A protection tool in progress

June 26, 2006

Twenty-two years after the enactment of landmark legislation to protect the sensitive shoreline of the Chesapeake Bay, a study of how well it's working confirmed much of what critics had long suspected.

Most county officials charged with enforcing Critical Area Act protections aren't particularly aggressive about it, concluded the University of Maryland Law Clinic in a report issued last month. They rarely fine lawbreakers, don't have enough inspectors to find violations and tend to accommodate landowners and developers rather than take a harsh line in defense of the bay.

Thus, when Anne Arundel County officials recently unveiled an update of critical-area regulations intended to streamline and simplify the permit process for landowners still further, environmentalists cried foul.

But Anne Arundel, which has been perhaps the most vigorous county in the state at protecting its shorelines, is bowing to lessons learned over two decades of experience that were also reflected in the law clinic study.

If regulations are too strict, too confusing, too costly or too time-consuming for property owners or developers to meet, often they won't bother. They'll take a chance that they won't get caught, and that the penalty won't be too onerous if they do.

So the new regulations would close some loopholes and make requirements clearer, while also proclaiming a zero-tolerance policy on clearing trees and vegetation in critical shoreline areas without permission.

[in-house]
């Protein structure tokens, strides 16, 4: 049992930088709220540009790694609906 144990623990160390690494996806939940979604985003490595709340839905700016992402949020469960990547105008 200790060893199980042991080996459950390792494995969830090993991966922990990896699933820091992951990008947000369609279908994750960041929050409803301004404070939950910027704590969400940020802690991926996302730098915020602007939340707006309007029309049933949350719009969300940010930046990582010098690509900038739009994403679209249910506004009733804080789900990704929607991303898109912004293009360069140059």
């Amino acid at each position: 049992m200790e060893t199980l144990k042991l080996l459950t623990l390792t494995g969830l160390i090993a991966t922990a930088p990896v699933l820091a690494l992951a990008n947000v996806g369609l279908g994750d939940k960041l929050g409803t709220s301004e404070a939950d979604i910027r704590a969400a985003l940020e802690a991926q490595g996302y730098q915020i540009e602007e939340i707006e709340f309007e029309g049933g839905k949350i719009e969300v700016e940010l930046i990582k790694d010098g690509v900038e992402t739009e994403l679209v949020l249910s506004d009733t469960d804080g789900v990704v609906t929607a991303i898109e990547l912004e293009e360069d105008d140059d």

But the draft is also a work in progress that began last week with public hearings. It's clear that zero tolerance has to be modified to allow for mowing grass, and that more creative ways than fines must be found to discourage property owners from taking their chances on clearing without a permit.

As the County Council takes up the regulations perhaps later this summer, no doubt more ideas will emerge to maximize their effectiveness. A big help would be providing county inspectors with access to a boat, because much of the sensitive bay buffer zone can be viewed only from the water.

Rigorous enforcement relies mostly, though, on all county residents understanding how critical the shoreline is to the bay, and doing their part to protect it. No county could afford enough inspectors and enough lawyers to match the services easily provided by some vigilant volunteers and nosy neighbors.

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